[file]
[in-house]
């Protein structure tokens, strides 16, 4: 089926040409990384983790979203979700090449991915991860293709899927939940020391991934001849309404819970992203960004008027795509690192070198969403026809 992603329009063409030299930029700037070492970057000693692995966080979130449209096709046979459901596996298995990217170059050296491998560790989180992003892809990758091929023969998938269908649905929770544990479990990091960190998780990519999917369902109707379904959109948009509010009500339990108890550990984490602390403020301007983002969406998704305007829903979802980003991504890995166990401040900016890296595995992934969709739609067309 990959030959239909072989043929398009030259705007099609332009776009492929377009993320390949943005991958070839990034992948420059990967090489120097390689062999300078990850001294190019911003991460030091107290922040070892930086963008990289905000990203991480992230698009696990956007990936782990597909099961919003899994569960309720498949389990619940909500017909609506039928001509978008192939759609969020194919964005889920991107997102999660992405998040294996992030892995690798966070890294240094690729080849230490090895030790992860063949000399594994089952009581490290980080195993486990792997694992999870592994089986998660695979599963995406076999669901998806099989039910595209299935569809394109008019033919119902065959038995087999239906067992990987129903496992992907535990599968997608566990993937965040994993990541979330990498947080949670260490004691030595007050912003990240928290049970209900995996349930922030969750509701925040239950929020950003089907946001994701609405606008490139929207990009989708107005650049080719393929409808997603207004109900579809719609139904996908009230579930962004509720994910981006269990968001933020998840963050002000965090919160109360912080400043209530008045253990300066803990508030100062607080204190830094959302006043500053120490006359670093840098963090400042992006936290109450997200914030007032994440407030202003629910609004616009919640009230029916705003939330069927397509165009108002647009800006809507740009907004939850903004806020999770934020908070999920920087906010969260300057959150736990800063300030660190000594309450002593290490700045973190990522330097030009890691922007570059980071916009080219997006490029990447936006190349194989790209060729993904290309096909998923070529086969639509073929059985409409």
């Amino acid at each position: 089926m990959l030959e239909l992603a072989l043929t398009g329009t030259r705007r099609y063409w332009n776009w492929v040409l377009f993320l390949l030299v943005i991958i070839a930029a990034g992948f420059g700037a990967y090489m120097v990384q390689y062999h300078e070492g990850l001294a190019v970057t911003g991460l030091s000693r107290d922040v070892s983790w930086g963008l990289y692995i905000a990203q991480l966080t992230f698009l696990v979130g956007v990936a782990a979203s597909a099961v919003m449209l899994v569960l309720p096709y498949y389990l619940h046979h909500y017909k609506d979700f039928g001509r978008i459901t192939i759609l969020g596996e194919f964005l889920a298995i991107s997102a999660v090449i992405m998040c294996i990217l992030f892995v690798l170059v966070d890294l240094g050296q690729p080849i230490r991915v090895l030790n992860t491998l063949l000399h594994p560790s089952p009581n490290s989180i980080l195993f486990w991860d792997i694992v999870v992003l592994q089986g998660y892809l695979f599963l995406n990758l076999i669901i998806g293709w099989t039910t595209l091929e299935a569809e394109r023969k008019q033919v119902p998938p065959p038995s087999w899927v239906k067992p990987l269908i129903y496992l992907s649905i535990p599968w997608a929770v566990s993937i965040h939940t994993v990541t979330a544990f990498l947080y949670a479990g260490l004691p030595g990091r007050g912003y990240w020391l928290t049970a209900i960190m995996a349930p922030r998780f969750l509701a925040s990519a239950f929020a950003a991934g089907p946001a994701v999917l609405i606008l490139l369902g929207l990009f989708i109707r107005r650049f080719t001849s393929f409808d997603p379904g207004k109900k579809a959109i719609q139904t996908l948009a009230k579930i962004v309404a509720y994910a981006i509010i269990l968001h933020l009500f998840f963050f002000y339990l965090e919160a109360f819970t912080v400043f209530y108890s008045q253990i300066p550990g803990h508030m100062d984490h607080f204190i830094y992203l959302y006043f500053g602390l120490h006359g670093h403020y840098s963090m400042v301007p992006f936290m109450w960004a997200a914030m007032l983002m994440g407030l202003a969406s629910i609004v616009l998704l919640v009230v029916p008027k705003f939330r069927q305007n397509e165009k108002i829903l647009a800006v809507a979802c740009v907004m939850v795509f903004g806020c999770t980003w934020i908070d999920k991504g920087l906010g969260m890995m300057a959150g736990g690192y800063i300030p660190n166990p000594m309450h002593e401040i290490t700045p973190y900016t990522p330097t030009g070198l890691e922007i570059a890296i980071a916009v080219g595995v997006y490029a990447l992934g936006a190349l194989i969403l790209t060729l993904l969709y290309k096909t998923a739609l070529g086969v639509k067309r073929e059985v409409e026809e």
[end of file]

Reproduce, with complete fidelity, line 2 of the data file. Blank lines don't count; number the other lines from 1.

């Protein structure tokens, strides 16, 4: 089926040409990384983790979203979700090449991915991860293709899927939940020391991934001849309404819970992203960004008027795509690192070198969403026809 992603329009063409030299930029700037070492970057000693692995966080979130449209096709046979459901596996298995990217170059050296491998560790989180992003892809990758091929023969998938269908649905929770544990479990990091960190998780990519999917369902109707379904959109948009509010009500339990108890550990984490602390403020301007983002969406998704305007829903979802980003991504890995166990401040900016890296595995992934969709739609067309 990959030959239909072989043929398009030259705007099609332009776009492929377009993320390949943005991958070839990034992948420059990967090489120097390689062999300078990850001294190019911003991460030091107290922040070892930086963008990289905000990203991480992230698009696990956007990936782990597909099961919003899994569960309720498949389990619940909500017909609506039928001509978008192939759609969020194919964005889920991107997102999660992405998040294996992030892995690798966070890294240094690729080849230490090895030790992860063949000399594994089952009581490290980080195993486990792997694992999870592994089986998660695979599963995406076999669901998806099989039910595209299935569809394109008019033919119902065959038995087999239906067992990987129903496992992907535990599968997608566990993937965040994993990541979330990498947080949670260490004691030595007050912003990240928290049970209900995996349930922030969750509701925040239950929020950003089907946001994701609405606008490139929207990009989708107005650049080719393929409808997603207004109900579809719609139904996908009230579930962004509720994910981006269990968001933020998840963050002000965090919160109360912080400043209530008045253990300066803990508030100062607080204190830094959302006043500053120490006359670093840098963090400042992006936290109450997200914030007032994440407030202003629910609004616009919640009230029916705003939330069927397509165009108002647009800006809507740009907004939850903004806020999770934020908070999920920087906010969260300057959150736990800063300030660190000594309450002593290490700045973190990522330097030009890691922007570059980071916009080219997006490029990447936006190349194989790209060729993904290309096909998923070529086969639509073929059985409409």